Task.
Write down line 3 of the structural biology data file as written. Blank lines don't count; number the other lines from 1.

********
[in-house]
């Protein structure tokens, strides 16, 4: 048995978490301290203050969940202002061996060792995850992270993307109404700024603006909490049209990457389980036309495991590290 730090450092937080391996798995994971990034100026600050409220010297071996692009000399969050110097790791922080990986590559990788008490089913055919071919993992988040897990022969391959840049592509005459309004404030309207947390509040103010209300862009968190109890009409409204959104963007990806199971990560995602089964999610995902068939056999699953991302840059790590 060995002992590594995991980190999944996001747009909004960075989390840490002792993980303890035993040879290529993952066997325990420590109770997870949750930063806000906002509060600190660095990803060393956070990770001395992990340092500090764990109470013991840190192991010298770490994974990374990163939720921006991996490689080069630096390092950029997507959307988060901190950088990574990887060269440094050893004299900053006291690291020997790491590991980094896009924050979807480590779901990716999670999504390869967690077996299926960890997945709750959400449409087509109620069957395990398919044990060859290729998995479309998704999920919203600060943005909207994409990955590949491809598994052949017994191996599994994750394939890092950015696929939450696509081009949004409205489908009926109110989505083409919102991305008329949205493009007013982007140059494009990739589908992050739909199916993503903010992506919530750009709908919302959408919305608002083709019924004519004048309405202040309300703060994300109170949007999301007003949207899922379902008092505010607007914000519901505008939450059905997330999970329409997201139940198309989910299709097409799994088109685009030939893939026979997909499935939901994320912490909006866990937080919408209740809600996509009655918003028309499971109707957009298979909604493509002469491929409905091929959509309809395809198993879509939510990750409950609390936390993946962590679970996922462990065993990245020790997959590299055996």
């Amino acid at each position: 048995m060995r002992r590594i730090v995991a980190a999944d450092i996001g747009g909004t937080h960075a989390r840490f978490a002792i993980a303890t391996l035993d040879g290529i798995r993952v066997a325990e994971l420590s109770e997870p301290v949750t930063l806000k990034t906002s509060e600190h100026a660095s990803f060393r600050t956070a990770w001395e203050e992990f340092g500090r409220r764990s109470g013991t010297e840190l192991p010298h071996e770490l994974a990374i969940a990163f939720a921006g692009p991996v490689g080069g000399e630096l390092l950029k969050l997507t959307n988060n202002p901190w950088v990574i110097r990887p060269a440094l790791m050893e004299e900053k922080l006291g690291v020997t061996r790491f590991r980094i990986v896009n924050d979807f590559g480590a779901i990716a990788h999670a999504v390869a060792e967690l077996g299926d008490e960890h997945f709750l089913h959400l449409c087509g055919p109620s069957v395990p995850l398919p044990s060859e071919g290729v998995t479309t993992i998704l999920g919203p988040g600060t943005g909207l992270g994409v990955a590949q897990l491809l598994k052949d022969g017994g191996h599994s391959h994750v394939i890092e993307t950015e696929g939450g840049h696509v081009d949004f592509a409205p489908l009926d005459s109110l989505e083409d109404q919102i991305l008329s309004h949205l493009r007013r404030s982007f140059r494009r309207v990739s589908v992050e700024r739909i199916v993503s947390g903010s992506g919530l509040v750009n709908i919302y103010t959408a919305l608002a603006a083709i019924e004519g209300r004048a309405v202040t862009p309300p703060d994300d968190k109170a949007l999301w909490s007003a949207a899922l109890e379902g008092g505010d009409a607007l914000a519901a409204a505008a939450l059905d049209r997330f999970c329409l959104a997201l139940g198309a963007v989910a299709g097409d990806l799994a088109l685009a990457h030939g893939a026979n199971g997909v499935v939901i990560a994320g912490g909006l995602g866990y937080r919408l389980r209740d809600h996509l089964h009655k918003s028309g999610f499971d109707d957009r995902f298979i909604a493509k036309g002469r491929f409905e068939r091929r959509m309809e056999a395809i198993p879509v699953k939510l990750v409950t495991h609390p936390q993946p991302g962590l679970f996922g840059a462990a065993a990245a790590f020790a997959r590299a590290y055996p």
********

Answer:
């Amino acid at each position: 048995m060995r002992r590594i730090v995991a980190a999944d450092i996001g747009g909004t937080h960075a989390r840490f978490a002792i993980a303890t391996l035993d040879g290529i798995r993952v066997a325990e994971l420590s109770e997870p301290v949750t930063l806000k990034t906002s509060e600190h100026a660095s990803f060393r600050t956070a990770w001395e203050e992990f340092g500090r409220r764990s109470g013991t010297e840190l192991p010298h071996e770490l994974a990374i969940a990163f939720a921006g692009p991996v490689g080069g000399e630096l390092l950029k969050l997507t959307n988060n202002p901190w950088v990574i110097r990887p060269a440094l790791m050893e004299e900053k922080l006291g690291v020997t061996r790491f590991r980094i990986v896009n924050d979807f590559g480590a779901i990716a990788h999670a999504v390869a060792e967690l077996g299926d008490e960890h997945f709750l089913h959400l449409c087509g055919p109620s069957v395990p995850l398919p044990s060859e071919g290729v998995t479309t993992i998704l999920g919203p988040g600060t943005g909207l992270g994409v990955a590949q897990l491809l598994k052949d022969g017994g191996h599994s391959h994750v394939i890092e993307t950015e696929g939450g840049h696509v081009d949004f592509a409205p489908l009926d005459s109110l989505e083409d109404q919102i991305l008329s309004h949205l493009r007013r404030s982007f140059r494009r309207v990739s589908v992050e700024r739909i199916v993503s947390g903010s992506g919530l509040v750009n709908i919302y103010t959408a919305l608002a603006a083709i019924e004519g209300r004048a309405v202040t862009p309300p703060d994300d968190k109170a949007l999301w909490s007003a949207a899922l109890e379902g008092g505010d009409a607007l914000a519901a409204a505008a939450l059905d049209r997330f999970c329409l959104a997201l139940g198309a963007v989910a299709g097409d990806l799994a088109l685009a990457h030939g893939a026979n199971g997909v499935v939901i990560a994320g912490g909006l995602g866990y937080r919408l389980r209740d809600h996509l089964h009655k918003s028309g999610f499971d109707d957009r995902f298979i909604a493509k036309g002469r491929f409905e068939r091929r959509m309809e056999a395809i198993p879509v699953k939510l990750v409950t495991h609390p936390q993946p991302g962590l679970f996922g840059a462990a065993a990245a790590f020790a997959r590299a590290y055996p």